26 September 2023

New Behaviour Advisor to boost school manners

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NSW teachers are to receive more support for dealing with disruptive students with the creation of a NSW Chief Behaviour Advisor to lift behaviour standards in the State’s schools.

Announced by Premier Dominic Perrottet, the new role is part of a cross-sector agreement between Government, Independent and Catholic schools across the State.

“We want our students to succeed by providing them with the best education from the best teachers, but that simply can’t happen if students don’t also strive to put their best foot forward when it comes to behaviour at school,” Mr Perrottet said.

“Teachers across school sectors have told us they want greater support for dealing with disruptive students and that’s why we’re introducing the role of NSW Chief Behaviour Advisor to lead on best practice for improving and maintaining respectful student behaviour,” he said.

“The Advisor will work with schools using the latest evidence-based practices, through the Education Minister’s Schools Advisory Council.”

Mr Perrottet said the Advisor would also counsel parents and carers on the most effective ways to support their children and reinforce the behavioural approaches taken at school.

Minister for Education and Early Learning, Sarah Mitchell welcomed the announcement saying the behavioural pressures on schools were complex and having a cross-sector approach would help all schools tackle big challenges like social media.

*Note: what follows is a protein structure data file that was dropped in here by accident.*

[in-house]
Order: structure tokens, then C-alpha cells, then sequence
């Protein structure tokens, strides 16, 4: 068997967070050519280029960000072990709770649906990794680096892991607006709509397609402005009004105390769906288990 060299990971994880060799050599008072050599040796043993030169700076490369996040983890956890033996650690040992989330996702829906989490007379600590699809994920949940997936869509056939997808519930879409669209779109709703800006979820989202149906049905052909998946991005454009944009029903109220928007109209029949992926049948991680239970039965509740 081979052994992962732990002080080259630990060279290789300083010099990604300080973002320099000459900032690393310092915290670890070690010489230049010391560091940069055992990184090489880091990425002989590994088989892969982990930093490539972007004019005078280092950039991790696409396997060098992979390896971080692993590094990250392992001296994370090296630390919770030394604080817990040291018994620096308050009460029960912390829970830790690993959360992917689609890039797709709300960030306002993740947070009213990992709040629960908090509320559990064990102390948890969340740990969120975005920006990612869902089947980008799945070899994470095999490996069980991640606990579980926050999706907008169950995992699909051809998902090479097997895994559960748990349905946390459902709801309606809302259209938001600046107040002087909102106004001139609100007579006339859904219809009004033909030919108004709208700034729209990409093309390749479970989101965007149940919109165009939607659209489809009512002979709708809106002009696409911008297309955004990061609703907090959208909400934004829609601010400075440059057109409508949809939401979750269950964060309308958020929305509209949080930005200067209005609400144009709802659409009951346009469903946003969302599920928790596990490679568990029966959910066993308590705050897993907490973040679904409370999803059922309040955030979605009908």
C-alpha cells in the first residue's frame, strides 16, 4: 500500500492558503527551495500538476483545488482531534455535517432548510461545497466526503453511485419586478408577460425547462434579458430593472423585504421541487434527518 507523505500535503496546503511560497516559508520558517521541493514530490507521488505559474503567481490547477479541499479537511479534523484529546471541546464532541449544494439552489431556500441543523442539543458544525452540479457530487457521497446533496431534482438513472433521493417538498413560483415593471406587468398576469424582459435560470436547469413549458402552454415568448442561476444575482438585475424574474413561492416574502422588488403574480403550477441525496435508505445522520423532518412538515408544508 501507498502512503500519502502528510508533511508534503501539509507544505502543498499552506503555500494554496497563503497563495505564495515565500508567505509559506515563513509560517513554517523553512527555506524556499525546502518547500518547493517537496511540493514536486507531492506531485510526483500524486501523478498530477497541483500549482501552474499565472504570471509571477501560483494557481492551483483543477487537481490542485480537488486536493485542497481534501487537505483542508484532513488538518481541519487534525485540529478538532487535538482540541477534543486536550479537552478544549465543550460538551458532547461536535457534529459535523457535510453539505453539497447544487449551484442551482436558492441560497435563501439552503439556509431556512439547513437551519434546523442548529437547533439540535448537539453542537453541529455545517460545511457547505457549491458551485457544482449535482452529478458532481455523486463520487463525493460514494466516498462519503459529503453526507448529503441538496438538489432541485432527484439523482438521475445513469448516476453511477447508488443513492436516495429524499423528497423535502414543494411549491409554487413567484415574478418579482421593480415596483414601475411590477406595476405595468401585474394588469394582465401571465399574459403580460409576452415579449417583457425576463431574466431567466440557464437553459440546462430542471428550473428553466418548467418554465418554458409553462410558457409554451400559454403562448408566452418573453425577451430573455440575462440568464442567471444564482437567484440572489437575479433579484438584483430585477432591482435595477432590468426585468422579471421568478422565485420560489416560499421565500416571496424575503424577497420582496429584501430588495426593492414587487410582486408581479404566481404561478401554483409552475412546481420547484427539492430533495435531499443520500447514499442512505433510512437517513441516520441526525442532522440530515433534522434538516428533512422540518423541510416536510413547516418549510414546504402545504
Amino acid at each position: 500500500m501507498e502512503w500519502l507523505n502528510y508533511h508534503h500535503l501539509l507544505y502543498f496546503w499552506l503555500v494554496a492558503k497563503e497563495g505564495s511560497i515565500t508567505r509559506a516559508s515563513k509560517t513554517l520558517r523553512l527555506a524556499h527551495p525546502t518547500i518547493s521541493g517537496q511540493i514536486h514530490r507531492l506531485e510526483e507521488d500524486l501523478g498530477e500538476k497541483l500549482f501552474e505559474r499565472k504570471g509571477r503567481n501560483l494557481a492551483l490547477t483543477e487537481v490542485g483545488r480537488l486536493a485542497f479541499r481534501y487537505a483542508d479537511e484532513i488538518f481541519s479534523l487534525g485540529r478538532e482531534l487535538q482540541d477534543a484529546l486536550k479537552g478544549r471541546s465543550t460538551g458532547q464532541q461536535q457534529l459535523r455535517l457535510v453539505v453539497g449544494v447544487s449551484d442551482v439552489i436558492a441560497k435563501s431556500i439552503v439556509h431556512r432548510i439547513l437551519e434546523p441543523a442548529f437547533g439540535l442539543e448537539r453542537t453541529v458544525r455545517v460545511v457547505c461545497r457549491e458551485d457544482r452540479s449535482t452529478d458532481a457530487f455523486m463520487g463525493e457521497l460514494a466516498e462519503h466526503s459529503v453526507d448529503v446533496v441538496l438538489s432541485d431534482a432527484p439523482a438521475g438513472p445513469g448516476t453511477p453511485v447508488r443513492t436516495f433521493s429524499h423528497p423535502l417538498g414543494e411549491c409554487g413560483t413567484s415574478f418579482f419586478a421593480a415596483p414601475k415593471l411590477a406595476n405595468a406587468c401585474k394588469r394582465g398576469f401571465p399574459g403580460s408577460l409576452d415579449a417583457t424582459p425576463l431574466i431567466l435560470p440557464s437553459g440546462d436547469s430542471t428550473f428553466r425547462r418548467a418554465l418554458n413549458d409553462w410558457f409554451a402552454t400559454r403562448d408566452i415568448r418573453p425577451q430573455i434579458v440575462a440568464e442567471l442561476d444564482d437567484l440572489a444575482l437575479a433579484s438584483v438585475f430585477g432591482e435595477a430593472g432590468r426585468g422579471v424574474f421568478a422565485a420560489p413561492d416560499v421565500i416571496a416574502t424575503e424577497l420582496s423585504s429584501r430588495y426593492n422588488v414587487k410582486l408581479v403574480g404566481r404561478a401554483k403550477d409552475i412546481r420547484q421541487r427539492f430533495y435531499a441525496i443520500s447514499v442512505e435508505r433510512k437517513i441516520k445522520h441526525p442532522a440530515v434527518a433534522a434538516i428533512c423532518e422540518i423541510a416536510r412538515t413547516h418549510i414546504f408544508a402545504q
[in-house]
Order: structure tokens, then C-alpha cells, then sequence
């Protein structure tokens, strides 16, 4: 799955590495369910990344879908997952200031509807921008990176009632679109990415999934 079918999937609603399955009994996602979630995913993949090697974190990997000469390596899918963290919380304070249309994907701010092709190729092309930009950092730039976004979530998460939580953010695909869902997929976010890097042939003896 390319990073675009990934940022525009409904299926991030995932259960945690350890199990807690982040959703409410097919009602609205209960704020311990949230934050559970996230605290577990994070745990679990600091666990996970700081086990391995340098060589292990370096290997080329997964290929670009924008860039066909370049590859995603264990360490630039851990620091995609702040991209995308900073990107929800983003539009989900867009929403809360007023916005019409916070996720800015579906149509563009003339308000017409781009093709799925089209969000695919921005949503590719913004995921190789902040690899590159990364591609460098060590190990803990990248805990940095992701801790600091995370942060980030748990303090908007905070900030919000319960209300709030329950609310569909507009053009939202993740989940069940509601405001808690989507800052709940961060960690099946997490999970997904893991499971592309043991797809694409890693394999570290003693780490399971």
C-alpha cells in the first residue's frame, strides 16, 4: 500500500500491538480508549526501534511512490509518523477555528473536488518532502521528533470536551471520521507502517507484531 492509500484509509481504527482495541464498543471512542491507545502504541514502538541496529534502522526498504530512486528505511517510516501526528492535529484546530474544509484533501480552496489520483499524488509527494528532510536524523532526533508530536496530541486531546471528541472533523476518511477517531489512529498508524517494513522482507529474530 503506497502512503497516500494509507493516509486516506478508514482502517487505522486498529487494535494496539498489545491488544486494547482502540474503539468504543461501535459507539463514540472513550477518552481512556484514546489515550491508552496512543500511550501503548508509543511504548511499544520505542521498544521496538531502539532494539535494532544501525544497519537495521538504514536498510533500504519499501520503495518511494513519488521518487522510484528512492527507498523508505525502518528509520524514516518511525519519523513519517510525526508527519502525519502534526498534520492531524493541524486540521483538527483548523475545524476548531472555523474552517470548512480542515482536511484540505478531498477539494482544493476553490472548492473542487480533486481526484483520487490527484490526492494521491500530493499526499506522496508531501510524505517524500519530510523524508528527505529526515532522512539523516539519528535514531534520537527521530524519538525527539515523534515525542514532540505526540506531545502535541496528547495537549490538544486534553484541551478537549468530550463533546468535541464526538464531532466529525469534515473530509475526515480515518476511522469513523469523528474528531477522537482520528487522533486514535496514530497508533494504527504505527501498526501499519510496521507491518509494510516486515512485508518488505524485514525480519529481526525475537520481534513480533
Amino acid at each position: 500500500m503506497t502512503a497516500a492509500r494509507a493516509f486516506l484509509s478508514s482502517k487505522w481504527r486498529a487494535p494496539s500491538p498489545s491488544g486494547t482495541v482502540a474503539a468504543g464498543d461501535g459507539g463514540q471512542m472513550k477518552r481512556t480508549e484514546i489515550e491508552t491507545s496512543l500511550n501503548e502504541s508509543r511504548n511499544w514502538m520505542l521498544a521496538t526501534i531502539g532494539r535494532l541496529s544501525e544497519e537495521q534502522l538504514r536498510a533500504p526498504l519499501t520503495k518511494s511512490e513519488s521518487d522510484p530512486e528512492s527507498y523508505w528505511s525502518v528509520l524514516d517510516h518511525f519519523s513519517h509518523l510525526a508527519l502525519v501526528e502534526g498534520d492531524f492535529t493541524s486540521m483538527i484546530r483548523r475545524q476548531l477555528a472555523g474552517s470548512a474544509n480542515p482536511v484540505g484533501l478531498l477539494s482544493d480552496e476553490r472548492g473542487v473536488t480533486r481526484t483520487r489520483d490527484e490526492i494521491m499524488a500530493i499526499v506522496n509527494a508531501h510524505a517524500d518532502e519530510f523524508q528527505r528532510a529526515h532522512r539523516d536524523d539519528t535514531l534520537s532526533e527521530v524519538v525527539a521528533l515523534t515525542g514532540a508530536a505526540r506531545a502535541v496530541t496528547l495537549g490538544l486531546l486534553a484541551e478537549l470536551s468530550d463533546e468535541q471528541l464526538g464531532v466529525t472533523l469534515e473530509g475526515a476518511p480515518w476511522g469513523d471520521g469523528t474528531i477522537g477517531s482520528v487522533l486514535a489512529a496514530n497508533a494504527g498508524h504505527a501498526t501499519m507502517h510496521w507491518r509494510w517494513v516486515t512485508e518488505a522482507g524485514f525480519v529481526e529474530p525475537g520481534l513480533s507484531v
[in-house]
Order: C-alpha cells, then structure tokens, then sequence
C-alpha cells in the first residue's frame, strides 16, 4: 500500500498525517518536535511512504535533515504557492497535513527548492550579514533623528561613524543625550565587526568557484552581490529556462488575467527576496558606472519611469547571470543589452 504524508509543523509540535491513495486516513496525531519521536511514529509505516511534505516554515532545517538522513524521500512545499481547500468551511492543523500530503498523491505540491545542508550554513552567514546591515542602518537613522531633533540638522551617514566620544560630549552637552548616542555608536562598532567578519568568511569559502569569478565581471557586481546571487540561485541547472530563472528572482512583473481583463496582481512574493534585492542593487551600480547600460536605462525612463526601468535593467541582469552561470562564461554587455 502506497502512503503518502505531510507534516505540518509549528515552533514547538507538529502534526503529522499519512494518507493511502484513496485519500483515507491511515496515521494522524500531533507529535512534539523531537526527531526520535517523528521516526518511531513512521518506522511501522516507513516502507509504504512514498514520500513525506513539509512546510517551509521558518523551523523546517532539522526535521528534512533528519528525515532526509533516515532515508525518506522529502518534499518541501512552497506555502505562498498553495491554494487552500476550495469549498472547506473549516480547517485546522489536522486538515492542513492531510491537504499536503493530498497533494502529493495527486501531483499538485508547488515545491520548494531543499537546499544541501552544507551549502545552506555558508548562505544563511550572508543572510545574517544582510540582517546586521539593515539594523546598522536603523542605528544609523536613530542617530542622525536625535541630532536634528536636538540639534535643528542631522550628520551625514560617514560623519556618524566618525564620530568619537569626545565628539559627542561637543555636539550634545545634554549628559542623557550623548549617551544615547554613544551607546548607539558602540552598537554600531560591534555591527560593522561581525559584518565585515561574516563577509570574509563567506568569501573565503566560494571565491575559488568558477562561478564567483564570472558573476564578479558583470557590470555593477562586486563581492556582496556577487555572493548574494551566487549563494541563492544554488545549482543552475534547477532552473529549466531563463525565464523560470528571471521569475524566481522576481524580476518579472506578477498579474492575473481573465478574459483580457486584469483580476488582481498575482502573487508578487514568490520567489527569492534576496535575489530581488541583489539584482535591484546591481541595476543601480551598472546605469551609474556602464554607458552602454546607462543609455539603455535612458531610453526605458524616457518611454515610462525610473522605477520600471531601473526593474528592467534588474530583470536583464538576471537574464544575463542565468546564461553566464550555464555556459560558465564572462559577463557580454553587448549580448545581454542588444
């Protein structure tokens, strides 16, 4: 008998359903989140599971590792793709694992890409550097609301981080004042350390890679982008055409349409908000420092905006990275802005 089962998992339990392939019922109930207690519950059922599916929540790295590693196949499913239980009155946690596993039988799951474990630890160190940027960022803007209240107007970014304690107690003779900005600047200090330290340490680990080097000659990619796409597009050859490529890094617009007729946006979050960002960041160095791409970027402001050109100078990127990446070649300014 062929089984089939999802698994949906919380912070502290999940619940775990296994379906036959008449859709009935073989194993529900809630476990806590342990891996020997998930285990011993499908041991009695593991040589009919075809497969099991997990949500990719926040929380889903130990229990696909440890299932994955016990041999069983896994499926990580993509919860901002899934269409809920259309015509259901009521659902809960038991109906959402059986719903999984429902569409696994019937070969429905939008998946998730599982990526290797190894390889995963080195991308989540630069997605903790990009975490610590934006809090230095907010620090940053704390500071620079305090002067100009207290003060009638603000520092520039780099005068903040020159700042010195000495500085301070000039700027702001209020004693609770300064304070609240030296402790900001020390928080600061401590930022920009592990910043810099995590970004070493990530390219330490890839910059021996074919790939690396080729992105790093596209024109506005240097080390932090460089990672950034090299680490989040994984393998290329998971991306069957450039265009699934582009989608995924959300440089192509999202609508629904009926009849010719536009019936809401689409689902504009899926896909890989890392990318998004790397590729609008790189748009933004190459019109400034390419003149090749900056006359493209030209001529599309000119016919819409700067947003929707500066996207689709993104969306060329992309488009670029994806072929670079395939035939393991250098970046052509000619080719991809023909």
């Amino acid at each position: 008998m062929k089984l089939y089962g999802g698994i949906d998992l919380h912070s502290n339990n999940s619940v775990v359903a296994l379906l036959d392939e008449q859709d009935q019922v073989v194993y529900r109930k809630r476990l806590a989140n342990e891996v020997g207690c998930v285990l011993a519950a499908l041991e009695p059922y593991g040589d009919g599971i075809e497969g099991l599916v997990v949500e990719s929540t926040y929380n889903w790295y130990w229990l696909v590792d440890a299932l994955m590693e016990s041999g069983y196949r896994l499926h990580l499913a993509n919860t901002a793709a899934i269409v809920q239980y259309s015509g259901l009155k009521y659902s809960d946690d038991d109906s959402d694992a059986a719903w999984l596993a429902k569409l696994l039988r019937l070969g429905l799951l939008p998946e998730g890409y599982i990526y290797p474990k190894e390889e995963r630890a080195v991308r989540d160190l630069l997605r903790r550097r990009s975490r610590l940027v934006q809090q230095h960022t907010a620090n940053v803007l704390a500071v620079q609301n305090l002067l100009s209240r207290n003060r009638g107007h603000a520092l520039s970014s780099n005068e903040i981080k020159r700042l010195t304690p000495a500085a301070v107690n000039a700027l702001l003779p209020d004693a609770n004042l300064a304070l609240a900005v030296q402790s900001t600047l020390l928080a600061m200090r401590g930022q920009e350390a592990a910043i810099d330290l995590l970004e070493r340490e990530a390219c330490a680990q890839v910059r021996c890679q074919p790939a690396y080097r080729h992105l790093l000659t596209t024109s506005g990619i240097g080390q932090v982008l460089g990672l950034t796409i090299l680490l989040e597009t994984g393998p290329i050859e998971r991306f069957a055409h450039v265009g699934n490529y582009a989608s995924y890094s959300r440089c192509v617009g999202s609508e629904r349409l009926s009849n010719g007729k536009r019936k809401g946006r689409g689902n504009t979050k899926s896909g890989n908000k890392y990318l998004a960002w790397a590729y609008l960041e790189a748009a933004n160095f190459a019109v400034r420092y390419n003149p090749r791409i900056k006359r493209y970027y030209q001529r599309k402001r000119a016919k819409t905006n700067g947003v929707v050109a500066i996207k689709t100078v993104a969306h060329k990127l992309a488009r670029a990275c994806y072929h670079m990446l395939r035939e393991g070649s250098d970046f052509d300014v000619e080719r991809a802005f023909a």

Ms Mitchell confirmed plans to more than double the number of Behaviour Specialists supporting NSW public schools to manage complex student behaviour, from 70 to 200.

“The boost to the number of Behaviour Specialists will mean more schools will benefit from these experts who can provide advice to teachers, coordinate resources and build the capacity of schools to manage challenging and complex student behaviour,” Ms Mitchell said.

“The new approach will be complemented by the state’s first-ever cross-sector school respect awards, to recognise students who have shown high standards of respectful behaviour, inclusiveness and community mindedness,” she said.

“Each school in NSW will present a Premier’s Respect Award to a student who exemplifies respectful behaviour, then an expert panel will select the top 10 who will be presented with their awards by the Premier at an annual Respect Award Showcase.”

Ms Mitchell said nominations for the new NSW Premier’s Respect Awards would open in October, with the first winners to be announced at the end of the year.

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